Skip to content
What's on

Trauma recovery: new science and technology for mental and physical health

Event

Location

The Royal Society, London, 6-9 Carlton House Terrace, London, SW1Y 5AG

Overview

Credit: Invictus Games Foundation

This Transforming our Future meeting, held by the Royal Society in partnership with the Invictus Games Foundation, will bring together leading experts from industry, academia, government and the wider scientific community to discuss recent advances in technologies and treatments that have the real possibility of helping individuals recover from injury across the health spectrum.

The conference will focus upon two broad themes: Our increased understanding of the biology of human health after injury, and especially the impact of trauma on both mental and physical health and the application of innovative new technologies and treatments to help individuals adapt to life-changing injuries. Following the presentations, speakers will discuss what can be achieved in the short- and medium-term, and how such developments should be prioritised and driven forward based upon the experiences of those who have suffered injury.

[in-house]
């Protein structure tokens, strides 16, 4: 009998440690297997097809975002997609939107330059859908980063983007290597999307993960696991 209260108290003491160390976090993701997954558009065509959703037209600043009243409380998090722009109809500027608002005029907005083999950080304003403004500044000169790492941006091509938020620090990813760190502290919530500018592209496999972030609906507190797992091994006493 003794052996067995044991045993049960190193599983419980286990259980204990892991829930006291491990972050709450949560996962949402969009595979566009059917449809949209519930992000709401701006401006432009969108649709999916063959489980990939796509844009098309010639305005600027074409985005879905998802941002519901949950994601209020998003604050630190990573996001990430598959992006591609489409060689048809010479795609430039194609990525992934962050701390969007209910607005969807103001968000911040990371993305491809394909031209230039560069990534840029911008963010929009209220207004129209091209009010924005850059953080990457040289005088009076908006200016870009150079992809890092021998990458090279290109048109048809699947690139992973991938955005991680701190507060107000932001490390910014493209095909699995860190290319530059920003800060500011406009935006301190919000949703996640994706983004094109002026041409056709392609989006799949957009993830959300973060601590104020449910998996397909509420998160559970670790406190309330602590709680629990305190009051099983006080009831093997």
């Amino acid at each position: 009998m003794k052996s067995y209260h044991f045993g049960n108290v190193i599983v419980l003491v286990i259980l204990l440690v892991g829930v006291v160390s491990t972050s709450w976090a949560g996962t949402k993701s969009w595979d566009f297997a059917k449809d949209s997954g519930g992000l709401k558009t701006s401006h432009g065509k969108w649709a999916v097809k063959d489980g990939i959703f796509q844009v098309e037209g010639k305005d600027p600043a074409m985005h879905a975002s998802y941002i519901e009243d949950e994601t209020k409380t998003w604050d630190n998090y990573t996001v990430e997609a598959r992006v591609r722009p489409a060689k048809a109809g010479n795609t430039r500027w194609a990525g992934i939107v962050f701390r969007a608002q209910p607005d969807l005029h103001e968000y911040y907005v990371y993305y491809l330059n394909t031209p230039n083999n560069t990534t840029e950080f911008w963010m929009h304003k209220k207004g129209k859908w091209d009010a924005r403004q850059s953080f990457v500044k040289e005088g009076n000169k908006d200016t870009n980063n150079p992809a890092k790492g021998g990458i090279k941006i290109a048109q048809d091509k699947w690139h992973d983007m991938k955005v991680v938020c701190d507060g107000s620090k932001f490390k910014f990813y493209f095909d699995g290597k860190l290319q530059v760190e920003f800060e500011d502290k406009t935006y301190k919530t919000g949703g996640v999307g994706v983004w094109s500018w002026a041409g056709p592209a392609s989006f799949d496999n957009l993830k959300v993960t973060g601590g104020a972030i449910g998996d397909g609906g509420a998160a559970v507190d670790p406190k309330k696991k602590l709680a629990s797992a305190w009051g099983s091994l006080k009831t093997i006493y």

Attending this event 

This event is currently invitation only, public registration will open in January.

Please contact the Industry team for more information.

About the conference series

This scientific meeting is part of the Royal Society’s Transforming our Future conference series. The Transforming our Future meetings are unique, high-level events that address the scientific and technical challenges of the next decade. Each conference features cutting edge science from industry and academia and brings together leading experts from the scientific community, including regulatory, charity and funding bodies.

Join the Scientists mailing list to receive updates about the Royal Society's activities and events. 

Event organisers

Select an organiser for more information

Schedule of talks

04 March

09:00-09:30

Registration

09:30-09:40

Welcoming remarks

09:35-10:30

Keynotes

2 talks Show detail Hide detail

Dr Christopher Boos, Poole Hospital NHS Foundation Trust

Show speakers

David Henson MBE, Imperial College London

Show speakers

10:30-11:00

Coffee and networking

11:00-13:00

Session 1

4 talks Show detail Hide detail

Chairs

Professor Russell Foster CBE FRS, University of Oxford

Using Virtual Reality (VR) to deliver engaging, efficacious, and fast psychological intervention

Professor Daniel Freeman, University of Oxford, UK

Abstract